I had one warning it would stop there. That’s basically because I haven’t changed the factory default password, but everything else is looking fine in terms of the management of the system. A very sophisticated interface to look at on my server’s underlying faults or if I want to know the temperature of a fan or whatever. A very nice interface.


Even the ability to upgrade the firmware, assuming I have my Oracle support access to do so. There’s an example in the notes.




Let’s have a look at the practical side of things now. Once I’ve got access to the firmware and though I’ve started the console, I would get a normal OK prompt as though I was on any normal SPARC machine, and I can then proceed to do an operating system install.


I won’t go into the procedures for doing so. What I would assume most of you have had some sort of Solaris installation experience. But of course you can setup a network server to do your boots which is exactly what I do because I’m forever performing builds in the training environment.


I would build Solaris in the normal way. The only thing I would say when you do this is that you have to make provision for disk space for your Logical Domains. That’s something we’ll be looking at a little bit later.




Having installed Solaris, you then need to obtain the Oracle software – the VM Server SPARC software – and you definitely need a support contract from Oracle to get access to do this. For this particular file I’ve downloaded, it’s purely for development demo purposes as is the operating system itself. I’ve actually put this into a /root directory and I would now need to unzip it.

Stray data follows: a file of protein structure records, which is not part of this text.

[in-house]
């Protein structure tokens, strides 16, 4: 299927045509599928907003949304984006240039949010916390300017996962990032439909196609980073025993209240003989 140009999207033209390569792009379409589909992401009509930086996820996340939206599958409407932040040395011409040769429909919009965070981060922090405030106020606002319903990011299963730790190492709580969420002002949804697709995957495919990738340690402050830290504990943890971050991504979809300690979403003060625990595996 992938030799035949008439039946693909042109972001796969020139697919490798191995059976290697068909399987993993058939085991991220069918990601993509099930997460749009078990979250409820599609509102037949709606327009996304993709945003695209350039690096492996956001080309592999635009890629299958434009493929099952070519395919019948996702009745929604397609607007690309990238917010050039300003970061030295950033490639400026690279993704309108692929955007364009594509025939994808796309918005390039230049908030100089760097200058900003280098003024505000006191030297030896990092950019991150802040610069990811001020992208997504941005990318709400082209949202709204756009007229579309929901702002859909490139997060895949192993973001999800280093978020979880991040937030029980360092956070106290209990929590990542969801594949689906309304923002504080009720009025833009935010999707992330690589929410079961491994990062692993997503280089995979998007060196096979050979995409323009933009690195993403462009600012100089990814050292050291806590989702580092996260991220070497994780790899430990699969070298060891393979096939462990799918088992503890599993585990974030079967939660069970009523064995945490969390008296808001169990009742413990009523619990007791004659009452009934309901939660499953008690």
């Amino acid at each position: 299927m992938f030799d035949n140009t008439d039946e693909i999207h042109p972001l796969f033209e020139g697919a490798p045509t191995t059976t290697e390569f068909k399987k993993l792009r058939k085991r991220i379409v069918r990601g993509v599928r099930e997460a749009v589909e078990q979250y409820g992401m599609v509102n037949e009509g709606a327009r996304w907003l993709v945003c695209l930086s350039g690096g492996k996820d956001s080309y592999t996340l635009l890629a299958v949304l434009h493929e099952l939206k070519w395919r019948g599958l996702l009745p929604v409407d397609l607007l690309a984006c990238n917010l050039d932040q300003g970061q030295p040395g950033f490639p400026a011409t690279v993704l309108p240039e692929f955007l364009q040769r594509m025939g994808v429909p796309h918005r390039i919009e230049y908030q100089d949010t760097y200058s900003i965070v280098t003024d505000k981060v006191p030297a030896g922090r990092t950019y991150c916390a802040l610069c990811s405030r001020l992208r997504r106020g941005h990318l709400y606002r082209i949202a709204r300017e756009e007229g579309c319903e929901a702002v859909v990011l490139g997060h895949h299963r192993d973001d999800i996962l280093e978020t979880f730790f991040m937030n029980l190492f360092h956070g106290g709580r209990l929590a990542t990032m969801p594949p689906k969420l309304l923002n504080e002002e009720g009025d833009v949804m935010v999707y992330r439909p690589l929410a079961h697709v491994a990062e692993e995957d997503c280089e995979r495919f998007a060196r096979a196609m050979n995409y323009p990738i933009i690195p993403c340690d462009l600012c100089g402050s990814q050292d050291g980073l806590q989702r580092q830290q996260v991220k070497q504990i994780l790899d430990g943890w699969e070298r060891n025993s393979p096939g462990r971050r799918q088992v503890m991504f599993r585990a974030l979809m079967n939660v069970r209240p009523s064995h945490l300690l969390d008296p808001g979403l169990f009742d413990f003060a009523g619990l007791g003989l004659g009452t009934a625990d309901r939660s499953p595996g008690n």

You see the resulting OVM server directory. That’s the readme file which will contain all the information about the firmware compatibility required for this version, the supported hardware, the patch levels and so on. Very clearly stated. That’s something important that you would normally want to look at.




Again, to obtain patches and for firmware updates, you would need to go to My Oracle Support. If you’re familiar with Sun Support, there’s no longer the system handbook access and you have to do it through your patches and updates access on My Oracle Support, and then search for your server under the product or family advanced heading.


I put a little slide in here. Sorry, it’s not very clear. But basically, you have to search perhaps patches to find your firmware update and then you can download it and install it according to the instructions.




Let’s just stop for a minute. Pause of breath. We’ve downloaded and unpacked the Logical Domains Manager software, which is here. We haven’t yet installed it. Theoretically, we’ve checked the readme file to make sure that we have the correct firmware version. We’ve downloaded that firmware as a patch from Oracle.




That patch by the way for the firmware includes updates to the OpenBoot PROM and the POST software.


Now what we have to do is actually install the software. This is a real installation. I haven’t set up anything to emulate it. We’re doing it for real on this machine, so you’ll see precisely what goes on.


To check the patches – you’re probably already aware of this – you can use showrev -p to make sure your patches are up to date, and then you can crack the listing to find out whether the recommended patches are there. But in the interest of time, I’m not going to show how to install lots of patches.


Now we’re going to just do an install. While that’s going on, we’ll take a pause and maybe we’ll take a question or two if you have anything you want to ask. What I’ll do, I’ll just start the install.